Speaking of the New York Times, you might have heard the buzz that they are going to begin charging for content. Will that save them? Well, as one critic put it, “Do you like getting pecked to death by ducks?”
It’s a pretty interesting piece, integrating some aspects of market structure, competition, innovation, and, yes, organizational adaptation.
Apple doesn’t even announce its tablet, and suddenly Amazon flips the deal on Kindle royalties to comport with Apple’s app world. Yup, yesterday Amazon said publishers would get 70% of revenue instead of 30%. Sure, there are caveats, you can read the fine print, but the point is Amazon could see the Apple juggernaut coming and adjusted. Where’s the adjustment at the “New York Times”?
Check it out. You might learn something along the way.
That’s according to former New York Governor,* Eliot Spitzer, writing in Slate.com. As emphasized in the Economics of the Firm course (Econ 450), the evolution of the ubiquitous “M-Form” corporate structure created a chasm between equity shareholders and company managers. The split presents the classic principal-agent problem (or simply “agency” problem) where the incentives of owners and managers might not be aligned. Although Williamson (1975) goes to great pains to show how the problem is resolved, Chandler (1977) flat out says that corporate managers are clearly not maximizing shareholder wealth.
However you come down on the issue, the Spitzer piece argues that new communications technologies that (allegedly) transformed political campaigns in 2008 can also be used for shareholders to reclaim ownership of their firms.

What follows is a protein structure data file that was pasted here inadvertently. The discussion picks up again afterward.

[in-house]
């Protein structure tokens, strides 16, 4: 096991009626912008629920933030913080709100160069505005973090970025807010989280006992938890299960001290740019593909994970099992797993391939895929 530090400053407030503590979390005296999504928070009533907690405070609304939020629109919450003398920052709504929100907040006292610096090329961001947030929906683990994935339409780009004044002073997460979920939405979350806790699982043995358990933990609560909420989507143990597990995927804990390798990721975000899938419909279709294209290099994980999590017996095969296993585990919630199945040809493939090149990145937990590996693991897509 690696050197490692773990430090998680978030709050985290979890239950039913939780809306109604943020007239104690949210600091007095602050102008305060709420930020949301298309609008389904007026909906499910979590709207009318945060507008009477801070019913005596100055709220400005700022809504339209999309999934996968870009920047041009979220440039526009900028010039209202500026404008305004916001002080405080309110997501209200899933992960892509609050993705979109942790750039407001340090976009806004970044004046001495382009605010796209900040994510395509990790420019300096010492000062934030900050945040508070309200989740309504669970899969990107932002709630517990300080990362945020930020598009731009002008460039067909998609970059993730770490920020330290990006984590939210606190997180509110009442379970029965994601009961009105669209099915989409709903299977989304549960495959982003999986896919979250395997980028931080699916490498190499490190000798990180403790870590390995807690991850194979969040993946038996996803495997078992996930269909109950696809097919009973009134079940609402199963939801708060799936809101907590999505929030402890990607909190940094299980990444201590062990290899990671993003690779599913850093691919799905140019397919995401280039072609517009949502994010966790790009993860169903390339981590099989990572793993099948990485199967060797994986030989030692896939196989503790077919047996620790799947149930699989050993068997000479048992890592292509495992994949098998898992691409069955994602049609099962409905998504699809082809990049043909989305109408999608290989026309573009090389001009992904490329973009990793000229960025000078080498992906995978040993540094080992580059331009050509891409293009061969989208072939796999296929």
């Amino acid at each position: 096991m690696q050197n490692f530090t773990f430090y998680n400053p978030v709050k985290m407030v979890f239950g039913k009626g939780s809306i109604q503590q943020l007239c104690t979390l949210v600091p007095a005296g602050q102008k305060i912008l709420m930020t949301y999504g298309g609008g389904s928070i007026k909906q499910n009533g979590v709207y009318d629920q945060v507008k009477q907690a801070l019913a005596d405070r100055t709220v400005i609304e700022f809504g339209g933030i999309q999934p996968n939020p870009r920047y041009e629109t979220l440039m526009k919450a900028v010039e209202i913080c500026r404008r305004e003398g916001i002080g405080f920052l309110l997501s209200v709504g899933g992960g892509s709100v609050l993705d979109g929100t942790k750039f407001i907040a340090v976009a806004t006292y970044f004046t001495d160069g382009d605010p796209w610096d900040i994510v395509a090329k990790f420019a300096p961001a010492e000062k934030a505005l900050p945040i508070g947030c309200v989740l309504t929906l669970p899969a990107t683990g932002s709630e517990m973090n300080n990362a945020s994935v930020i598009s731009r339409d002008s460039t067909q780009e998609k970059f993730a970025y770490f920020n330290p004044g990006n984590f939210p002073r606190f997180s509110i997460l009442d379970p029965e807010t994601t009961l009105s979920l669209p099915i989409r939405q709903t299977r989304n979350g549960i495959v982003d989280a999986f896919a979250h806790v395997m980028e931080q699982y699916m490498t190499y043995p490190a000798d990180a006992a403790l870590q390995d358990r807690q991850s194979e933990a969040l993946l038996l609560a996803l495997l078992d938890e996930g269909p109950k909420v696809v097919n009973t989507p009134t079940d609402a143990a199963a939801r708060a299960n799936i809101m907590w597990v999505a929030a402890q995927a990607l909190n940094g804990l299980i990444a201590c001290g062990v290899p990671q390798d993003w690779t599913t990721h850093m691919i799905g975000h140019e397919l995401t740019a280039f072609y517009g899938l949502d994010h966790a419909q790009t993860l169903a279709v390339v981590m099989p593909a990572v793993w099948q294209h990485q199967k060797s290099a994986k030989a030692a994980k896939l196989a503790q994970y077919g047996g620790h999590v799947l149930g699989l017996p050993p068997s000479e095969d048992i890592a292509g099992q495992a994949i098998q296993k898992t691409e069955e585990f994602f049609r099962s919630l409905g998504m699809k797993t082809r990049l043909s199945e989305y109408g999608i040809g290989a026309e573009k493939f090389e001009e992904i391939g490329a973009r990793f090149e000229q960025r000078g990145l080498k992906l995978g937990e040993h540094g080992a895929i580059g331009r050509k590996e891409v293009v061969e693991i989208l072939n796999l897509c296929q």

Whether that is a good thing or not, I suppose, is an open question. Some would argue that shareholders are more interested in short-turn returns than looking out for the long-run health of the country. Certainly, this question isn’t settled.
For those of you wondering what this winter’s ECON 450, Economics of the Firm, is all about, might consider taking a peek over at the Machiavellian personality test. These are exactly the types of issues that we will be tackling in class — how different assumptions about how people actually think and behave shapes markets and organizations.
As you probably know, Machiavelli famously said that the “prudent ruler ought not keep faith when by doing so it would be against his interest…” Recent Nobel Prize winner Oliver Williamson responds by saying, “the more important lesson, for the purposes of studying economic organization, is this: Transactions that are subject to ex post opportunism will benefit if appropriate safeguards can be devised ex ante.”
Well said!. No wonder he gets his own parking spot.
Another important lesson you might want to keep in mind, especially around grading time, is that I received a “high Mach” on the test, revealing my high levels of Machiavellian thinking.
Oliver Williamson and Elinor Ostrom are sharing this year’s Nobel Prize in Economics. Williamson is out of what is known as the Carnegie School of organizational economics, and is the titular head of “transaction cost economics.” If you wanted a theoretical model to help understand why Lawrence contracts out its food service rather than doing it internally, you might pick up a copy of The Economic Institutions of Capitalism. Much, much more on Williamson in the Economics of the Firm course this winter.
Ostrom is one of the founders of the Indiana School, and thinks about collective management of common property resources. She has found that private groups are often able to avoid the dreaded tragedy of the commons and become long-term stewards of common property resources. More on Ostrom in Econ 385, Natural Resource Economics.
Sadly, there was no winner in the Pick the Nobel contest. We will put the pears in the storeroom and award them to next year’s winner. See you then.